There is a question you may absolutely ask yourself when you need a decompiler for a specific application: Is my application compiled into native or P-Code mode ?

The main problem is that a lot of users got a P-Code decompiler in order to decompile their application, but released with Native Code…

In fact, P-Code decompiler are today almost useless because 90% of Visual Basic 6 application are released with Native Code mode. This article will explain first the difference between P-Code and Native code, and then explain why the rate of Native code application is so important compared to P-Code applications. I. P-Code Versus Native Code

When you write a line of code in the IDE, Visual Basic breaks it down into expressions and encodes the expressions into a preliminary format called op-codes. In other words, each line is partially precompiled as it is written. Some lines contain shared information that cannot be precompiled independently (mainly Dim statements and procedure definitions). This is why you have to restart if you change certain lines in break mode. The opcodes are compiled into p-code instructions when you compile (in the background if you have the Compile On Demand and Background Compile options set).

At run time, the p-code interpreter works through the program, decoding and executing p-code instructions. These p-code instructions are smaller than equivalent native code instructions, thus dramatically reducing the size of the executable program. But the system must load the p-code interpreter into memory in addition to the code, and it must decode each instruction.

It’s a different story with native code. You start with the same opcodes, but instead of translating to p-code instructions, the compiler translates to native instructions. Because you’re not going to be expecting an instant response while stepping through native code instructions in the IDE, the compiler can look at code from a greater distance; it can analyze blocks of code and find ways to eliminate inefficiency and duplication. The compiler philosophy is that, since you compile only once, you can take as long as you want to analyze as much code as necessary to generate the best results possible.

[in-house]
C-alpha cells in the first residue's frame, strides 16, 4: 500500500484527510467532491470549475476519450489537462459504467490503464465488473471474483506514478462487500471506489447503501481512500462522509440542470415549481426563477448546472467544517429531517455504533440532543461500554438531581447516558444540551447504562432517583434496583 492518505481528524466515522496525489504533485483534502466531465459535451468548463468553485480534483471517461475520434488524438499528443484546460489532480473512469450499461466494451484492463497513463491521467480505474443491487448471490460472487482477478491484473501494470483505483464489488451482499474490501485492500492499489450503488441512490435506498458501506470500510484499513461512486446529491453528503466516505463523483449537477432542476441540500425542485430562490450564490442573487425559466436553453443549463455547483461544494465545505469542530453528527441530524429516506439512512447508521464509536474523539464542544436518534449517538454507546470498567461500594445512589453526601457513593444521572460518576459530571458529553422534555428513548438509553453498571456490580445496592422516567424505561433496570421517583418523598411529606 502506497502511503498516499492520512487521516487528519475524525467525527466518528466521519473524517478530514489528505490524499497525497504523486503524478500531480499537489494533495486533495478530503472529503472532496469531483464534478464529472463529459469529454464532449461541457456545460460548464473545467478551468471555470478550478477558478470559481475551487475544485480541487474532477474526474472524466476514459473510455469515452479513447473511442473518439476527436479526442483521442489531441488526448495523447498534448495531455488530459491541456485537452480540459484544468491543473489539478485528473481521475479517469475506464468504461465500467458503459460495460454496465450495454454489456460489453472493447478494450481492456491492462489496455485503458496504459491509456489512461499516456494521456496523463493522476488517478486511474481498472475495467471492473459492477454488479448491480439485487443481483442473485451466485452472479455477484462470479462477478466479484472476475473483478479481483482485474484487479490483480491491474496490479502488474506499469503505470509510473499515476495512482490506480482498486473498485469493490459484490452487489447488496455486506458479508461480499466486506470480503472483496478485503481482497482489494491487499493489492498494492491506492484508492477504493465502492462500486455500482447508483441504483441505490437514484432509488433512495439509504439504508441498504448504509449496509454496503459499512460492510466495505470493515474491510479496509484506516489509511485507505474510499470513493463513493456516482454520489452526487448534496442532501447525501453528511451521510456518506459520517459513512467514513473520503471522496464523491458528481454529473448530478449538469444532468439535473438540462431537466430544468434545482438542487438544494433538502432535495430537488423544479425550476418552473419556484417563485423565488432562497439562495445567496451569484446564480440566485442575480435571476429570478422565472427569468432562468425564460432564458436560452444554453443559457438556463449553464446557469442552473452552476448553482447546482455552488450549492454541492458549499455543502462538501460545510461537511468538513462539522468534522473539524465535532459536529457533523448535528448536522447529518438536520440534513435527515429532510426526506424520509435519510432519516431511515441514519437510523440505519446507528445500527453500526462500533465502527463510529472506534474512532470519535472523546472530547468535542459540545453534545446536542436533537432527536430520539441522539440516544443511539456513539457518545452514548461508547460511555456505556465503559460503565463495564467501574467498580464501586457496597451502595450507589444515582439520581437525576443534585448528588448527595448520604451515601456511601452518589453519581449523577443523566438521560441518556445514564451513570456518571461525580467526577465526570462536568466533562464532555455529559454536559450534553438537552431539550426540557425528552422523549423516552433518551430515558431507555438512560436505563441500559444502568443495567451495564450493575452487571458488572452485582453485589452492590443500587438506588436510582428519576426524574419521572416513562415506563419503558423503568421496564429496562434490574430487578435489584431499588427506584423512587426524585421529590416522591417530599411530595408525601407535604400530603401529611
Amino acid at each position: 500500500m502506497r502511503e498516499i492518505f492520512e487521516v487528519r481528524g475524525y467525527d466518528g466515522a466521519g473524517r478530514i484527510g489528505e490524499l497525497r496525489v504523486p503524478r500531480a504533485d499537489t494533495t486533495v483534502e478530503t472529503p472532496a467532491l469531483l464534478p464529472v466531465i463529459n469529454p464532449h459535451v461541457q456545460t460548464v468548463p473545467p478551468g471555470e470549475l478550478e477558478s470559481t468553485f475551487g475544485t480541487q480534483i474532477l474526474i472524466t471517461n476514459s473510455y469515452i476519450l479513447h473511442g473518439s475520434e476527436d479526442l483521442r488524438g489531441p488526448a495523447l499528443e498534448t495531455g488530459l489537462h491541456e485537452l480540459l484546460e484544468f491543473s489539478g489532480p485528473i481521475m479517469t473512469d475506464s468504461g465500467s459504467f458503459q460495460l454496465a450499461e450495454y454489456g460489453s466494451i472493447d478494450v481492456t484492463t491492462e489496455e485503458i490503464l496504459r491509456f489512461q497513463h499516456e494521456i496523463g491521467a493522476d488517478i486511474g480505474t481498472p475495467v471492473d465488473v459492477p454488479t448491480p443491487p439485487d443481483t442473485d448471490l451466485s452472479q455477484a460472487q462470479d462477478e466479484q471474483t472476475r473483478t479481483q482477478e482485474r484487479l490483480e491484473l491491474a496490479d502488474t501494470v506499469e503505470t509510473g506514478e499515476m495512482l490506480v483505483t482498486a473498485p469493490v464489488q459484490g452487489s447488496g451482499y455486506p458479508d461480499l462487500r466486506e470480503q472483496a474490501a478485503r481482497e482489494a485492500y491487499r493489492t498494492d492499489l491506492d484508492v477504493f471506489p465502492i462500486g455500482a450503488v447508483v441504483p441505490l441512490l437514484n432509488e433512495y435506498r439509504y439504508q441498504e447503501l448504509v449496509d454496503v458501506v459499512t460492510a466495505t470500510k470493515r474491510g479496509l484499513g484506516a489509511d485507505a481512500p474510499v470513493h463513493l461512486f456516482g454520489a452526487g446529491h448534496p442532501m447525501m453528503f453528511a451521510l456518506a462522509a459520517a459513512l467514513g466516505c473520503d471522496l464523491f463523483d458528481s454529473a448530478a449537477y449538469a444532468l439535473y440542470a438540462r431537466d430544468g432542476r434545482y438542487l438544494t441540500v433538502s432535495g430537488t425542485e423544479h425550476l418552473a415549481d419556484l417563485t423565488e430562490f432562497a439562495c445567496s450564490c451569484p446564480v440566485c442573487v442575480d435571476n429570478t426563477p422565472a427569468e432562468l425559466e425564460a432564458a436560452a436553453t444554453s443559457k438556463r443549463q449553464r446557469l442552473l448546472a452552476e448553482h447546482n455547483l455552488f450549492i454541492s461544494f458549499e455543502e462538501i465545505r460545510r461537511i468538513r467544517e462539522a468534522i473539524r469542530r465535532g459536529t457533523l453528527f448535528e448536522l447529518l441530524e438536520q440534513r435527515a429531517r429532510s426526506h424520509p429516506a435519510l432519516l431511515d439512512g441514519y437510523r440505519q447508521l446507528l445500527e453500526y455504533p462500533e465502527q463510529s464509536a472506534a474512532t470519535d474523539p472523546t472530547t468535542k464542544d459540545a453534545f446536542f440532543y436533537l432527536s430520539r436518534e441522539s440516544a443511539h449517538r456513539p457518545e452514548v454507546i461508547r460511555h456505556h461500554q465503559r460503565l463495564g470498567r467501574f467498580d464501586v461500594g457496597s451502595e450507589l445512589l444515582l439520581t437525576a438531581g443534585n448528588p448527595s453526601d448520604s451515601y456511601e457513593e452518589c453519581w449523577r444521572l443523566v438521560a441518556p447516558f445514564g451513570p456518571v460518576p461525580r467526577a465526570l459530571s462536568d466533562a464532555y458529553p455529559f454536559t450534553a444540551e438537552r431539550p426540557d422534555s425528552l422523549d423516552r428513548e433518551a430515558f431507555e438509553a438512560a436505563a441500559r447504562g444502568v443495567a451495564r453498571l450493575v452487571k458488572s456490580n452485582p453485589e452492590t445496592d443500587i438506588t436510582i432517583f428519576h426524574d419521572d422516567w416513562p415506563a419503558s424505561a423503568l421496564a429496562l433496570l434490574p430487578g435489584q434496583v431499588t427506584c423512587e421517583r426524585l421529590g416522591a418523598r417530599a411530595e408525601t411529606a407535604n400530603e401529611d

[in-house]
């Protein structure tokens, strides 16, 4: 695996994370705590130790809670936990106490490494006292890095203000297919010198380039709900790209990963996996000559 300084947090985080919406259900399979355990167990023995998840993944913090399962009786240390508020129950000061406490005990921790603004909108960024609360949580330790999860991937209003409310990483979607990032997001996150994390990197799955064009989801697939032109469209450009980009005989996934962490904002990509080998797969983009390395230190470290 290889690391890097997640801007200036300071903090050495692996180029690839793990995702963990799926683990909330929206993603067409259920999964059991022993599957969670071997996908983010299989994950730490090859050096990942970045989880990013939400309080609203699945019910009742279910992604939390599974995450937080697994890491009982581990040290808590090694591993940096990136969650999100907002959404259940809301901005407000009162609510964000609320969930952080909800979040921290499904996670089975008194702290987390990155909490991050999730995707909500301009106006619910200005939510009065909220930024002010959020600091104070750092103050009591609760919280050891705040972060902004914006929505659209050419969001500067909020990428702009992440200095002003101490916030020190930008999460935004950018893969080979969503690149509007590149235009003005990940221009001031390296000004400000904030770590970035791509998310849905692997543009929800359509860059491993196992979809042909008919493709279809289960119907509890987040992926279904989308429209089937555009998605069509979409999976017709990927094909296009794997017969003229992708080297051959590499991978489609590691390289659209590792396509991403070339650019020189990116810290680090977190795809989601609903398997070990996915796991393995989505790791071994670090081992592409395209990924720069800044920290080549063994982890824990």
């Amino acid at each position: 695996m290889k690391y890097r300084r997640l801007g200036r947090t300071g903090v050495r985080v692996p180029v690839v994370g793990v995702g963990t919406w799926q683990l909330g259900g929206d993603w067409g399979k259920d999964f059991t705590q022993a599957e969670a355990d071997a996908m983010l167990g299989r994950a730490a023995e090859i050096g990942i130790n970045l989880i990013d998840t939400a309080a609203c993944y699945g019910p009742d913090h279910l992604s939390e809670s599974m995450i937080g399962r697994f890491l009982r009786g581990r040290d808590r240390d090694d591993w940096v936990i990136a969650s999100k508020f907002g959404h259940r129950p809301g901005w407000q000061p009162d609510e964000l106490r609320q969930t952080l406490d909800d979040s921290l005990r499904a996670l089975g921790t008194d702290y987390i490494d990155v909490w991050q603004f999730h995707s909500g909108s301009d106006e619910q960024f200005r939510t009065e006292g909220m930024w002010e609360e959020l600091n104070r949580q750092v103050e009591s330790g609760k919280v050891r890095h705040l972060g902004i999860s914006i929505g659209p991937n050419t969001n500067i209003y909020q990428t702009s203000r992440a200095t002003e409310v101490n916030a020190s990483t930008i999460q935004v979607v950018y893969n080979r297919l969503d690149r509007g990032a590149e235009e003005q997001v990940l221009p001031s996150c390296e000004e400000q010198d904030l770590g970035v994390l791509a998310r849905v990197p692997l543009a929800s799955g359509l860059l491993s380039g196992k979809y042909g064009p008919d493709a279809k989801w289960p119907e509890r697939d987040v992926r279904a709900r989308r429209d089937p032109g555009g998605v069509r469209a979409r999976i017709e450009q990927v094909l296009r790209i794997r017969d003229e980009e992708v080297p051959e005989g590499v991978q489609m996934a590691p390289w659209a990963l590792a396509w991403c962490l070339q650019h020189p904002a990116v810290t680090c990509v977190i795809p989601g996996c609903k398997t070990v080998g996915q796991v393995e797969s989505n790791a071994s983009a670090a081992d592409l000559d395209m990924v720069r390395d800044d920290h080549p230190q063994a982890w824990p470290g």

These two approaches create a disjunction. How can you guarantee that such different ways of analyzing code will generate the same results? Well, you can’t. In fact, if you look at the Advanced Optimizations dialog box (available from the Compile tab of the Project Properties dialog box) you’ll see a warning: “Enabling the following optimizations might prevent correct execution of your program.” This might sound like an admission of failure, but welcome to the real world of compilers. Users of other compiled languages understand that optimization is a bonus. If it works, great. If not, turn it off.

On the other hand, very few developers are going to be used to the idea of working in an interpreter during development but releasing compiled code. Most compilers have a debug mode for fast compiles and a release mode for fast code. Visual Basic doesn’t worry about fast compiles because it has a no-compile mode that is faster than the fastest compiler. You get the best of both worlds, but it’s going to take a little while for people to really trust the compiler to generate code that they can’t easily see and debug.

Source : http://vb.mvps.org/hardcore/html/p-codeversusnativecode.htm

II. Proportion of P-Code application in the world

The amount of P-Code developed application is very small compared to Native Code developed application (90% of Visual Basic 6 applications are compiled with Native Code setting -default setting in VB6-), that is one of the reason why I decided to develop VBReFormer more for Native Code than for P-Code.